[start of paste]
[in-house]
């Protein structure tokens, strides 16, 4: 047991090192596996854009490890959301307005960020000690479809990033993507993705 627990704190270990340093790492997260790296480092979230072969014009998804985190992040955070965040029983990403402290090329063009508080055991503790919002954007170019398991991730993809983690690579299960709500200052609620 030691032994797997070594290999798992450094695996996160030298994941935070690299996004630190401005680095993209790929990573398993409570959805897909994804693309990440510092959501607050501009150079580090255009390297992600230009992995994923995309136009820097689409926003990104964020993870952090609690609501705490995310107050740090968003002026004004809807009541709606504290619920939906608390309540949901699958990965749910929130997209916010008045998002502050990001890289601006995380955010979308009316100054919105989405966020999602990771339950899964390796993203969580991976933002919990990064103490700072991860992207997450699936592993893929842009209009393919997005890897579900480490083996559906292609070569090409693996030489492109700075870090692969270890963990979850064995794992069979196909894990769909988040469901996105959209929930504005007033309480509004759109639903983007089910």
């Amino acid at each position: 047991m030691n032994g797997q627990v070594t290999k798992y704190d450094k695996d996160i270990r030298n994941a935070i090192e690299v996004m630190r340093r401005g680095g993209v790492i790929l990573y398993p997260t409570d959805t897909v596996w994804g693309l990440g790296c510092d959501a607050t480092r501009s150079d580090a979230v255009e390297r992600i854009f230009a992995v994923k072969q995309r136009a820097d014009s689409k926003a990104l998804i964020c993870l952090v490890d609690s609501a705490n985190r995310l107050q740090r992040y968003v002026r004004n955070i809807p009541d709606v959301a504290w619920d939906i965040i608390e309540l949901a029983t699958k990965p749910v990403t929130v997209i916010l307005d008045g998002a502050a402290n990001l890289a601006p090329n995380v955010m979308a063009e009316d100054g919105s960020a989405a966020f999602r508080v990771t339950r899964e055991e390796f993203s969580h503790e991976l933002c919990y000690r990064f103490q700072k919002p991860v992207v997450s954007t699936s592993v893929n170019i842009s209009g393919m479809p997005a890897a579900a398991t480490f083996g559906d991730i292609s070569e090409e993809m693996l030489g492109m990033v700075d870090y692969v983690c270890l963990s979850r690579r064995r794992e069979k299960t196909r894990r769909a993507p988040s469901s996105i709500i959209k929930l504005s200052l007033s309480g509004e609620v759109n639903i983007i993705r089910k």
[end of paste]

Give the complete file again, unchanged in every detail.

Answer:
[in-house]
């Protein structure tokens, strides 16, 4: 047991090192596996854009490890959301307005960020000690479809990033993507993705 627990704190270990340093790492997260790296480092979230072969014009998804985190992040955070965040029983990403402290090329063009508080055991503790919002954007170019398991991730993809983690690579299960709500200052609620 030691032994797997070594290999798992450094695996996160030298994941935070690299996004630190401005680095993209790929990573398993409570959805897909994804693309990440510092959501607050501009150079580090255009390297992600230009992995994923995309136009820097689409926003990104964020993870952090609690609501705490995310107050740090968003002026004004809807009541709606504290619920939906608390309540949901699958990965749910929130997209916010008045998002502050990001890289601006995380955010979308009316100054919105989405966020999602990771339950899964390796993203969580991976933002919990990064103490700072991860992207997450699936592993893929842009209009393919997005890897579900480490083996559906292609070569090409693996030489492109700075870090692969270890963990979850064995794992069979196909894990769909988040469901996105959209929930504005007033309480509004759109639903983007089910």
């Amino acid at each position: 047991m030691n032994g797997q627990v070594t290999k798992y704190d450094k695996d996160i270990r030298n994941a935070i090192e690299v996004m630190r340093r401005g680095g993209v790492i790929l990573y398993p997260t409570d959805t897909v596996w994804g693309l990440g790296c510092d959501a607050t480092r501009s150079d580090a979230v255009e390297r992600i854009f230009a992995v994923k072969q995309r136009a820097d014009s689409k926003a990104l998804i964020c993870l952090v490890d609690s609501a705490n985190r995310l107050q740090r992040y968003v002026r004004n955070i809807p009541d709606v959301a504290w619920d939906i965040i608390e309540l949901a029983t699958k990965p749910v990403t929130v997209i916010l307005d008045g998002a502050a402290n990001l890289a601006p090329n995380v955010m979308a063009e009316d100054g919105s960020a989405a966020f999602r508080v990771t339950r899964e055991e390796f993203s969580h503790e991976l933002c919990y000690r990064f103490q700072k919002p991860v992207v997450s954007t699936s592993v893929n170019i842009s209009g393919m479809p997005a890897a579900a398991t480490f083996g559906d991730i292609s070569e090409e993809m693996l030489g492109m990033v700075d870090y692969v983690c270890l963990s979850r690579r064995r794992e069979k299960t196909r894990r769909a993507p988040s469901s996105i709500i959209k929930l504005s200052l007033s309480g509004e609620v759109n639903i983007i993705r089910k």